The After Action Review is a reflective practice that can be used for anything, but I find it especially valuable for social media pilots and experiments. The After Action Review (AAR) is a structured way to capture the lessons learned from any project, with the intent of improving future performance. It is an opportunity for a group to reflect on a project, activity, event or task so that they can do it better the next time. It can also be used in the middle of a project or strategy to learn while doing.
The process is simple. You ask and answer these questions:
- What was the intent?
- What actually happened?
- Why did it happen?
- What was learned?
One person in the group facilitates and the rest of the groups participates. The feedback is captured on a white board or online document. The process can be done in person or online.
An After Action Review can produce insights, but participants need to embrace with an open attitude, not blame game. What makes it useful as this detailed description of the method points out.
- It does not judge success or failure.
- It attempts to discover why things happened.
- It focuses directly on the tasks and goals that were to be accomplished.
- It encourages people to surface important lessons in the discussion.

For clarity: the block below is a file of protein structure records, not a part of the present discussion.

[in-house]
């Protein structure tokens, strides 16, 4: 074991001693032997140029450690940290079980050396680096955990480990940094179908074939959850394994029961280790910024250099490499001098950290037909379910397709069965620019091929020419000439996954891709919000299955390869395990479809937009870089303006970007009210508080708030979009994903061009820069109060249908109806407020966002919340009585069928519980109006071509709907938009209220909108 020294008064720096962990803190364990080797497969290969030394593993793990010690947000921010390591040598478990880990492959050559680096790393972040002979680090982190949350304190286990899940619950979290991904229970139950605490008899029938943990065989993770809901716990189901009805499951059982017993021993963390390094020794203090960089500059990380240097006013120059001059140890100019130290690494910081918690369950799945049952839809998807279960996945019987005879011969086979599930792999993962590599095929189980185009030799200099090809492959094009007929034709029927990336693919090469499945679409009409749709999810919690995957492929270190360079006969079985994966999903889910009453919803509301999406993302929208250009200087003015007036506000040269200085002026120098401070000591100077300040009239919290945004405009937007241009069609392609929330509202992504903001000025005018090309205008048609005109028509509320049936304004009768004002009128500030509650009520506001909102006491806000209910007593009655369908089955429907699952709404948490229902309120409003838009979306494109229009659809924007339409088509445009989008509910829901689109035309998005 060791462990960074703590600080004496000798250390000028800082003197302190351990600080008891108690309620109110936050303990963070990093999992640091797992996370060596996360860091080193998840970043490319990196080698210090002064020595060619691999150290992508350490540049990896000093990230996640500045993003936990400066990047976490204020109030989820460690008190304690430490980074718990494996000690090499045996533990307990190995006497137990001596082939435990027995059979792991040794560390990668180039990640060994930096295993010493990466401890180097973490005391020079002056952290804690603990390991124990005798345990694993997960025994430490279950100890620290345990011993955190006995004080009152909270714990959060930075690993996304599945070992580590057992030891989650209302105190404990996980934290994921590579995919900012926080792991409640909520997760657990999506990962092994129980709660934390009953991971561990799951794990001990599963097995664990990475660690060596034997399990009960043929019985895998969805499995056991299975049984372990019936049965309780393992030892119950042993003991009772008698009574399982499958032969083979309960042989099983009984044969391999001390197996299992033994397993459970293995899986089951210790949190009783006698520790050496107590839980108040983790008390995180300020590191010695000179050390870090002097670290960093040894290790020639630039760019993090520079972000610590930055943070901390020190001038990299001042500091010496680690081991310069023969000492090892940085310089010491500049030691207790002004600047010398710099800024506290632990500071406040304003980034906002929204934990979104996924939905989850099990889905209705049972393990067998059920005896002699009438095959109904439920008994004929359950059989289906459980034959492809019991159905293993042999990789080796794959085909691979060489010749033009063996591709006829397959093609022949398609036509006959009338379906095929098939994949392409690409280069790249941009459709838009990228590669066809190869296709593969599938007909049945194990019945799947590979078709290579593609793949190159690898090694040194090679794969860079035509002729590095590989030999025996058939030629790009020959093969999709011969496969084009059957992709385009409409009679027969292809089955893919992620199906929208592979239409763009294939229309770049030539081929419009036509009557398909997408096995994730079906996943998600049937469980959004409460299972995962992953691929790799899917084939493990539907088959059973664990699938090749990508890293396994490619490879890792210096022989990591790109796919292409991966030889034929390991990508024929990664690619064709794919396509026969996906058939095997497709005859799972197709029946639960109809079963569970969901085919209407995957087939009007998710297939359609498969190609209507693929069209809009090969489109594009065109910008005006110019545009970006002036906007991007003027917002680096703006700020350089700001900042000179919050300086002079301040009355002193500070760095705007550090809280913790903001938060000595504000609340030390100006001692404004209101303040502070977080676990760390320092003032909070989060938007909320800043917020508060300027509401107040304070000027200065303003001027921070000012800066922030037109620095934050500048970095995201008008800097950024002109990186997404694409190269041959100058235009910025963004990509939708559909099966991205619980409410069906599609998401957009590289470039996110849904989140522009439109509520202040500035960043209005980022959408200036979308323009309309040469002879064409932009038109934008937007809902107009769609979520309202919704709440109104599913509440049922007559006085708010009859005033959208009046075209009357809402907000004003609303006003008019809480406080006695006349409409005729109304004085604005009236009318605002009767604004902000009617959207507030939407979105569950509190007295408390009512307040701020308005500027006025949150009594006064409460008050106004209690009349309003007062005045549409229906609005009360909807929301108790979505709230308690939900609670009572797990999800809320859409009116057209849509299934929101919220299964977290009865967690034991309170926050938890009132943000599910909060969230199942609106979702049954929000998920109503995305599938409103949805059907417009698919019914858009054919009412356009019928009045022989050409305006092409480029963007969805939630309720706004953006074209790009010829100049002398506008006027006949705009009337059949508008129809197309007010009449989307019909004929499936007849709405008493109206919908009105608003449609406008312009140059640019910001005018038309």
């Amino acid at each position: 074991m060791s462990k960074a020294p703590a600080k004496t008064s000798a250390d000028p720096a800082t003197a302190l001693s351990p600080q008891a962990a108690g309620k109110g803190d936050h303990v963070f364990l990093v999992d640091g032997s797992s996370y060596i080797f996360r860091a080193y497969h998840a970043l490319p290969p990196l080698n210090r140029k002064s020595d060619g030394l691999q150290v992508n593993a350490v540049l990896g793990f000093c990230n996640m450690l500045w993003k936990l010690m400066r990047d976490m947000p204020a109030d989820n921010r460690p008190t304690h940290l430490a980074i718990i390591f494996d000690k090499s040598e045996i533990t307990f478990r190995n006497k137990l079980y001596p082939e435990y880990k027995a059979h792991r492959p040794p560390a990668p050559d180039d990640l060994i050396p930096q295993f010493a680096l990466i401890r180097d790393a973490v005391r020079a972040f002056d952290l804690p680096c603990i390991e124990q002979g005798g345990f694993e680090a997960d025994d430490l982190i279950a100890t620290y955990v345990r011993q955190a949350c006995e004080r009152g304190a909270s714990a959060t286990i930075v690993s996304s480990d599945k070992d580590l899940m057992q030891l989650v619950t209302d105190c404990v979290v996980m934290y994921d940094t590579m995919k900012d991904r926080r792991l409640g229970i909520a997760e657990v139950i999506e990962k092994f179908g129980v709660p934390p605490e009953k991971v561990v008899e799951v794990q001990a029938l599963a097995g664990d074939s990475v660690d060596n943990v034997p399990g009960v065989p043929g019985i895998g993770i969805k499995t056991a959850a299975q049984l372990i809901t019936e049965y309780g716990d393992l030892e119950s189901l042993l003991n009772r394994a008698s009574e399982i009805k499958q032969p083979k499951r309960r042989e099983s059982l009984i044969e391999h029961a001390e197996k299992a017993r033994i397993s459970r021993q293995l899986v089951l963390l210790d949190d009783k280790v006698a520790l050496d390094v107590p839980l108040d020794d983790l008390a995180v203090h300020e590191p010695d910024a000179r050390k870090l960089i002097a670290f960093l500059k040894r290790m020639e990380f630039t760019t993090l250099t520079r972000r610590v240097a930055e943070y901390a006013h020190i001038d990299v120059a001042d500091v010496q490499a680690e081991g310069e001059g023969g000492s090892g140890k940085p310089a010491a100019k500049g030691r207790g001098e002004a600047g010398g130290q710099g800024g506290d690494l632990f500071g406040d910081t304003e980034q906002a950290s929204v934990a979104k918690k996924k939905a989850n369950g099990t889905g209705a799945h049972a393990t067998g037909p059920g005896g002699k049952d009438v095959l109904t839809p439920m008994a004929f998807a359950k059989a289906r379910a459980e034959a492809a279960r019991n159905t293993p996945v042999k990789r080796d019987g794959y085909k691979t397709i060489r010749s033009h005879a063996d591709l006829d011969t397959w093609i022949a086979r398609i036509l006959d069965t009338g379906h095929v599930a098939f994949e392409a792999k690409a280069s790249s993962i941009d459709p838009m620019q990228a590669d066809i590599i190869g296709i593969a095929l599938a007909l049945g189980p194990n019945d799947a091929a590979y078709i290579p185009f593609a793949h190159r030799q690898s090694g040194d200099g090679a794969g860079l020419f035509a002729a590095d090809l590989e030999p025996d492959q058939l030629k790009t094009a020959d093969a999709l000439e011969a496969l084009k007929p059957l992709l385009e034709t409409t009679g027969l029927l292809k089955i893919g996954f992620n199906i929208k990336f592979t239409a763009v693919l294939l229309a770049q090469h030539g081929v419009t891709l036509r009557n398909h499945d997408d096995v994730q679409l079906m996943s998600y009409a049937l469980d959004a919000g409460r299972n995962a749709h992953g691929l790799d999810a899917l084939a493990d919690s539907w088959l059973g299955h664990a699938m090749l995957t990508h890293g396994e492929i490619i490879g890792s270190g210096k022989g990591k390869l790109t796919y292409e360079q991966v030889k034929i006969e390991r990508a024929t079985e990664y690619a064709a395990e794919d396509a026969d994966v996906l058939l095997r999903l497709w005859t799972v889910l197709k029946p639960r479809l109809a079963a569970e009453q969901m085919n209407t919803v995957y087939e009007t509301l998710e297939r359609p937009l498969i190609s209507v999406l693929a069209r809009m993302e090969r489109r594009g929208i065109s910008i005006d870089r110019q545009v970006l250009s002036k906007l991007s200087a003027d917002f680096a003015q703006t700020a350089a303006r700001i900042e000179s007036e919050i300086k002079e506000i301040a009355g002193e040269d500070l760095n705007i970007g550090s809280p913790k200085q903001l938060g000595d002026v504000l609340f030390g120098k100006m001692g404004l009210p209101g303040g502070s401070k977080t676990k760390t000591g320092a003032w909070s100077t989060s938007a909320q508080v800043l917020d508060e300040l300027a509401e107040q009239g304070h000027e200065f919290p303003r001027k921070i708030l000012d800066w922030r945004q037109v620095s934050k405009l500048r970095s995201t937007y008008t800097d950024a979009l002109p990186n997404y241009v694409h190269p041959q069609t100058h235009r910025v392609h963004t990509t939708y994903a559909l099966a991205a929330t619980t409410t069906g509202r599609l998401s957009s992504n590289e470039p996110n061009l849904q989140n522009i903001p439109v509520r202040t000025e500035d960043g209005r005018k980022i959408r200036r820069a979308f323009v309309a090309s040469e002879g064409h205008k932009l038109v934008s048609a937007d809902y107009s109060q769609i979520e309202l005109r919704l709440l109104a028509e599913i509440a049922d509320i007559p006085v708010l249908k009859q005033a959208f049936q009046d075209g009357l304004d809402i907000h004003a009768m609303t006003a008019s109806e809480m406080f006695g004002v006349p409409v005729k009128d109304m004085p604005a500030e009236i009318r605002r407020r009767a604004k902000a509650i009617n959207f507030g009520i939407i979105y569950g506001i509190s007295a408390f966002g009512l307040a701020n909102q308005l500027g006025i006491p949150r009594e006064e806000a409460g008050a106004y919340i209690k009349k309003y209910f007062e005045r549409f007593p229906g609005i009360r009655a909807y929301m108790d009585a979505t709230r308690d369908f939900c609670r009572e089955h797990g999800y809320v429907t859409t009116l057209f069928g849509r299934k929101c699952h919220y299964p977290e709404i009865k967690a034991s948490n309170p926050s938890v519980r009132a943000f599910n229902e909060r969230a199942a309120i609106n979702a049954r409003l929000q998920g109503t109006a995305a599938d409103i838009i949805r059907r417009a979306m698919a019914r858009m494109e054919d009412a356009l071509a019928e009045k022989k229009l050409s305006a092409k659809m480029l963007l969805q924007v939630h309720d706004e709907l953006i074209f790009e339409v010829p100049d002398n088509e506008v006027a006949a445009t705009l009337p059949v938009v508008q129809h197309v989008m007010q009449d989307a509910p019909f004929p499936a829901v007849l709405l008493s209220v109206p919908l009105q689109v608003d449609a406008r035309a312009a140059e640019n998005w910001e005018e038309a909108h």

- More people participate so that more of the project or activity can be recalled and more lessons can be learned and shared.
Last week, I participated in a free agent campaign called #takebackthepink – was launched shortly after January 31, 2012 when the AP reported that the Susan G. Komen Foundation’s board had decided to stop providing grants to Planned Parenthood affiliates to support breast health efforts. This decision ignited a flurry of responses from individuals and organizations and mainstream media – both for and against the decision. My colleague, Allison Fine, launched a fundraiser, and ignited a flurry of online organization as she recounts here.
It is another reminder that in our clearly demonstrated that in our connected world, ideas and action can spread fast – and as Clay Shirky says, “We can feel faster than think.” Social networks provide the stage for unconnected actors, free agents, and people who care about issue to organize and take action – very quickly. This how a campaign, “TakeBackthePink” launched. While it wasn’t my campaign, I participated in the “TakeBackthePink” to understand the lessons of self-organizing, free agent activists along with Allison Fine, Amy Sample Ward, Stephanie Rudat, Lucy Bernholz, Tom Watson, and Lisa Colton.
The lessons did not happen as the drama was unfolding, it happened through an “after action review” that we did virtually in a google document. You can read the full reflection here.
Does your organization use an “After Action Review” process or something similar to debrief on campaigns, programs, and other activities? Have a story to share about how it worked or didn’t? Leave in the comments.